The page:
Southern Gate of Angkor Thom: The stone causeway across the broad moat surrounding the city of Angkor Thom with their unique gopuras, are one of the great sights at Angkor, never ceasing to fill visitors with wonder. The Southern Gate is flanked by a row of 54 stone figures on each side - gods to the left and demons to the right - to make a total of 108 mythical beings guarding the gate to the city. The demons have a grimacing expression and wear a military headdress, whereas the gods look serene with their almond-shaped eyes and conical headdresses. The gods and demons hold the scaly body of a naga on their knees. This composition defines the full length of the causeway. At the beginning of the causeway, the naga spreads its nine heads in the shape of a fan.

Bayon, late 12th century: The Bayon is, with Angkor Wat, one of the favourite monument among visitors. The temple was build nearly 100 year after Angkor Wat. While its basic structure and earliest part of the temple are unknown, it is clear that the Bayon was built on top of an earlier monument, that the temple was not built at one time, and that it underwent a series of changes. The Bayon of today with his huge central tower dates to the 13th century and belongs to the third phase of the art style. Jayavarman VII's goal was to rebuild the capital and to bring the kingdom a new vibrancy, signifying a bright future for the Khmers. To accomplish this, he erected the Bayon and created a structure somewhat like a temple-mountain in its grandiose plan and scale. The iconography of the four faces on each tower, has been widely debated by scholars and, although some think they represent the Bodhisattva Avalokiteshvara, in keeping with the Buddhist character of the temple, it is generally accepted that the four faces on each towers are images of King Jayavarman VII and signify the omnipresence of the king. Beside the architecture and the smiling faces, the highlight of the Bayon is undoubtedly the bas-reliefs, presented in both the inner and outer galleries. The scenes in the outer gallery are unique as they depict many scenes from daily live.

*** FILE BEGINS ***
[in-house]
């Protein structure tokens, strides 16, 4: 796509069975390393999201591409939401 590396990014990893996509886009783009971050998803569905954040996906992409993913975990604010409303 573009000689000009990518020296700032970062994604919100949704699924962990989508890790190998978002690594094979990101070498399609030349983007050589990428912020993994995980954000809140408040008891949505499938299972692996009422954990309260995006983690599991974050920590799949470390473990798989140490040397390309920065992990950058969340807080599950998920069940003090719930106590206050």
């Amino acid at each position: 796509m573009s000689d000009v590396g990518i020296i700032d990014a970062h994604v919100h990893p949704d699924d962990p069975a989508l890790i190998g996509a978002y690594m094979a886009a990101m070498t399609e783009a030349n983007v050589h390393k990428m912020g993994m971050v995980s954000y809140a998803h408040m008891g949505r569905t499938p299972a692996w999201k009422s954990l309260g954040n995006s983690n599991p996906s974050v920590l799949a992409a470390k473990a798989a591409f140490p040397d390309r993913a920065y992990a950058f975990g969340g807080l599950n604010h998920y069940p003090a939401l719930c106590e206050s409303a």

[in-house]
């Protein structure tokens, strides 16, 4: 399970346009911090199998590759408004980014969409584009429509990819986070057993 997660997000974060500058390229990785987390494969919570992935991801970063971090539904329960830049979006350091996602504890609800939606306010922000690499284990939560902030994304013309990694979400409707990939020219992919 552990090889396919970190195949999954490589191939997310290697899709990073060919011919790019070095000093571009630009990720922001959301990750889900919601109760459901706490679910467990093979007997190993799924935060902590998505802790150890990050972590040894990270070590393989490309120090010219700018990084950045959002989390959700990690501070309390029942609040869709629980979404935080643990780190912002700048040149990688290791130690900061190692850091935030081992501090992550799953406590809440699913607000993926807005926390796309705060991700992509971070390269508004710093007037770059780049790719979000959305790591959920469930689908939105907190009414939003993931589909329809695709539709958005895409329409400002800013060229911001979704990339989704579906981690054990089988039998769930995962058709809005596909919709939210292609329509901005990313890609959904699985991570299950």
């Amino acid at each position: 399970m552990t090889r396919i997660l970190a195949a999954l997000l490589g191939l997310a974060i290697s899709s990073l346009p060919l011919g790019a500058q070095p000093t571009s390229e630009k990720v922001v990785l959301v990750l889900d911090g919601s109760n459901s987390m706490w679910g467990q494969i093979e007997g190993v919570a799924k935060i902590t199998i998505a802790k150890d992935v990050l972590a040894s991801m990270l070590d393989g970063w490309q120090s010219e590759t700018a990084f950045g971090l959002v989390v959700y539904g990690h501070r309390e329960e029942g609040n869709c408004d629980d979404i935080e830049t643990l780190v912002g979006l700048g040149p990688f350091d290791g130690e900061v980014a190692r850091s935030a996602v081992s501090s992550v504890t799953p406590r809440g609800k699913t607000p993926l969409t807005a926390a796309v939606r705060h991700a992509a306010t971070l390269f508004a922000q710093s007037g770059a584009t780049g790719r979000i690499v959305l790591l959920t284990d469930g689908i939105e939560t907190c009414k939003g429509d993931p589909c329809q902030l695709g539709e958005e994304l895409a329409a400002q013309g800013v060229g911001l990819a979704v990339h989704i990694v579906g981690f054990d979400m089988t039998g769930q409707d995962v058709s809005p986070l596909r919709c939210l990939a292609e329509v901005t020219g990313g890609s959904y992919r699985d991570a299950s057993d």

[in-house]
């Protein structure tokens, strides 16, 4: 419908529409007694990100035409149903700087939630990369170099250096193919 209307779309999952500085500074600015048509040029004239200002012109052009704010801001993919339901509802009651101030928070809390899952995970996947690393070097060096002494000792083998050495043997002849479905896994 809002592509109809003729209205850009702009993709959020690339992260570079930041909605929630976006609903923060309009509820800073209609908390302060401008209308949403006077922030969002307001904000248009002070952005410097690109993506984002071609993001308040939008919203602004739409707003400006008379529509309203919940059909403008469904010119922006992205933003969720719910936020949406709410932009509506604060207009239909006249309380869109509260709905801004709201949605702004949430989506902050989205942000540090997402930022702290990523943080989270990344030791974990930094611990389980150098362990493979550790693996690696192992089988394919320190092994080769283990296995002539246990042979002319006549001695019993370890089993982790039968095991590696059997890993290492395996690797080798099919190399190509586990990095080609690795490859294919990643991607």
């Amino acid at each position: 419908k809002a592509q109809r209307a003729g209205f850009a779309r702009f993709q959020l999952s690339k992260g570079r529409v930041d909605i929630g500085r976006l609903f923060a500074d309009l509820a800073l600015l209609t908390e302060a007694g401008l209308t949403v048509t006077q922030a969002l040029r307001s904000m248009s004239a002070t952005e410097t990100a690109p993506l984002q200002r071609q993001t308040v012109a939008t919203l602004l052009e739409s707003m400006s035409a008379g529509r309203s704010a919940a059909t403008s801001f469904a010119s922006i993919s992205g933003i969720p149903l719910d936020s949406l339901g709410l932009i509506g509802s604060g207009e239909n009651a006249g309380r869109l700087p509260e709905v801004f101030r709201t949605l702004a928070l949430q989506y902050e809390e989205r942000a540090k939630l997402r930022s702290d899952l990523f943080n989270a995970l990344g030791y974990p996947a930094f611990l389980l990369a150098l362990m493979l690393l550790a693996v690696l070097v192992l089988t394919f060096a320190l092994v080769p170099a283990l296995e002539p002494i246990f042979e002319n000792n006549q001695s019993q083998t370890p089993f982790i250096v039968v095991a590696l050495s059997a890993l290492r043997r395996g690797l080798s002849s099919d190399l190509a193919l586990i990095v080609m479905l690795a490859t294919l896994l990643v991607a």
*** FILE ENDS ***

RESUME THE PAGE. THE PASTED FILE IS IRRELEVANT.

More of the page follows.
Ta Prohm, early 13th century: This temple was left untouched by archaeologists, except for the clearing of a path for visitors. Because of its natural state, it is possible to experience some of the wonder of the early explorers, when they came upon these monuments in the middle of the 19th century. The monastic complex of Ta Prohm is one of the largest sites at Angkor. A Sanskrit inscription on stone, tells us that it took 79'365 people to maintain the temple, including 18 high priests, 2'740 officials, 2'202 assistance and 615 dancers.  Afternoon: